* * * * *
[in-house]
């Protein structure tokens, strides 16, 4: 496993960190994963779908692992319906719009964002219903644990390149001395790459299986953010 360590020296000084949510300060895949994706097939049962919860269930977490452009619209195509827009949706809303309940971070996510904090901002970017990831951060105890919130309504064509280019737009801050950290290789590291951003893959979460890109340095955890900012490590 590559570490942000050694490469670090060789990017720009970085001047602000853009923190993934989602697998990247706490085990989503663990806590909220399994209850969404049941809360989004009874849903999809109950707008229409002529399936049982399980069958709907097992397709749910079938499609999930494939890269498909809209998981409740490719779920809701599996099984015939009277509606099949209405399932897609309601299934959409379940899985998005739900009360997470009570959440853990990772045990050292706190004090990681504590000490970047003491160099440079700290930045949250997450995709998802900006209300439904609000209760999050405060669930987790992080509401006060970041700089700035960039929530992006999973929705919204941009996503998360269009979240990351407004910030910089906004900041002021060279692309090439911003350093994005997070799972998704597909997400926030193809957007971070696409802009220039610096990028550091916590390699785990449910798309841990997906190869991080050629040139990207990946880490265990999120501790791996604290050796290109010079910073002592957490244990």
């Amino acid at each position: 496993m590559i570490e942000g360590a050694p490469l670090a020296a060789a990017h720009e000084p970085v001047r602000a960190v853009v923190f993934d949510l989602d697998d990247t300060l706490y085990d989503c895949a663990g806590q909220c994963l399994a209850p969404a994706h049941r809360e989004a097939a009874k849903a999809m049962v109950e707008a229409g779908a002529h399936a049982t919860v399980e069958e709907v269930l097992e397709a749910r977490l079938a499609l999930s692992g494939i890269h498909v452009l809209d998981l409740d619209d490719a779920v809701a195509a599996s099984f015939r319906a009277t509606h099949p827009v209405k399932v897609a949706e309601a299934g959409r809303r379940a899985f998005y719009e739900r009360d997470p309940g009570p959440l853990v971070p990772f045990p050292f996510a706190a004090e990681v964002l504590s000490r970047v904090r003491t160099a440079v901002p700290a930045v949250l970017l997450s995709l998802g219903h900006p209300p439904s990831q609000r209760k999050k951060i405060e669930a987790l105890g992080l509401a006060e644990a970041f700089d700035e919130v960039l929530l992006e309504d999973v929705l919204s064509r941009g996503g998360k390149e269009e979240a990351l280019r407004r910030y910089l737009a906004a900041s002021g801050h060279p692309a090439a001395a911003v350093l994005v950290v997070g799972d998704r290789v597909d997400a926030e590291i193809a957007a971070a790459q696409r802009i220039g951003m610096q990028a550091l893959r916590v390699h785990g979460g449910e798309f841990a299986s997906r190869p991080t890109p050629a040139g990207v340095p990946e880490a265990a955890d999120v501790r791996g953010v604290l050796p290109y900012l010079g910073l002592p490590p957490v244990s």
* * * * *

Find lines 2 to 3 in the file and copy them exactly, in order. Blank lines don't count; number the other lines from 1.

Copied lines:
């Protein structure tokens, strides 16, 4: 496993960190994963779908692992319906719009964002219903644990390149001395790459299986953010 360590020296000084949510300060895949994706097939049962919860269930977490452009619209195509827009949706809303309940971070996510904090901002970017990831951060105890919130309504064509280019737009801050950290290789590291951003893959979460890109340095955890900012490590 590559570490942000050694490469670090060789990017720009970085001047602000853009923190993934989602697998990247706490085990989503663990806590909220399994209850969404049941809360989004009874849903999809109950707008229409002529399936049982399980069958709907097992397709749910079938499609999930494939890269498909809209998981409740490719779920809701599996099984015939009277509606099949209405399932897609309601299934959409379940899985998005739900009360997470009570959440853990990772045990050292706190004090990681504590000490970047003491160099440079700290930045949250997450995709998802900006209300439904609000209760999050405060669930987790992080509401006060970041700089700035960039929530992006999973929705919204941009996503998360269009979240990351407004910030910089906004900041002021060279692309090439911003350093994005997070799972998704597909997400926030193809957007971070696409802009220039610096990028550091916590390699785990449910798309841990997906190869991080050629040139990207990946880490265990999120501790791996604290050796290109010079910073002592957490244990």
């Amino acid at each position: 496993m590559i570490e942000g360590a050694p490469l670090a020296a060789a990017h720009e000084p970085v001047r602000a960190v853009v923190f993934d949510l989602d697998d990247t300060l706490y085990d989503c895949a663990g806590q909220c994963l399994a209850p969404a994706h049941r809360e989004a097939a009874k849903a999809m049962v109950e707008a229409g779908a002529h399936a049982t919860v399980e069958e709907v269930l097992e397709a749910r977490l079938a499609l999930s692992g494939i890269h498909v452009l809209d998981l409740d619209d490719a779920v809701a195509a599996s099984f015939r319906a009277t509606h099949p827009v209405k399932v897609a949706e309601a299934g959409r809303r379940a899985f998005y719009e739900r009360d997470p309940g009570p959440l853990v971070p990772f045990p050292f996510a706190a004090e990681v964002l504590s000490r970047v904090r003491t160099a440079v901002p700290a930045v949250l970017l997450s995709l998802g219903h900006p209300p439904s990831q609000r209760k999050k951060i405060e669930a987790l105890g992080l509401a006060e644990a970041f700089d700035e919130v960039l929530l992006e309504d999973v929705l919204s064509r941009g996503g998360k390149e269009e979240a990351l280019r407004r910030y910089l737009a906004a900041s002021g801050h060279p692309a090439a001395a911003v350093l994005v950290v997070g799972d998704r290789v597909d997400a926030e590291i193809a957007a971070a790459q696409r802009i220039g951003m610096q990028a550091l893959r916590v390699h785990g979460g449910e798309f841990a299986s997906r190869p991080t890109p050629a040139g990207v340095p990946e880490a265990a955890d999120v501790r791996g953010v604290l050796p290109y900012l010079g910073l002592p490590p957490v244990s």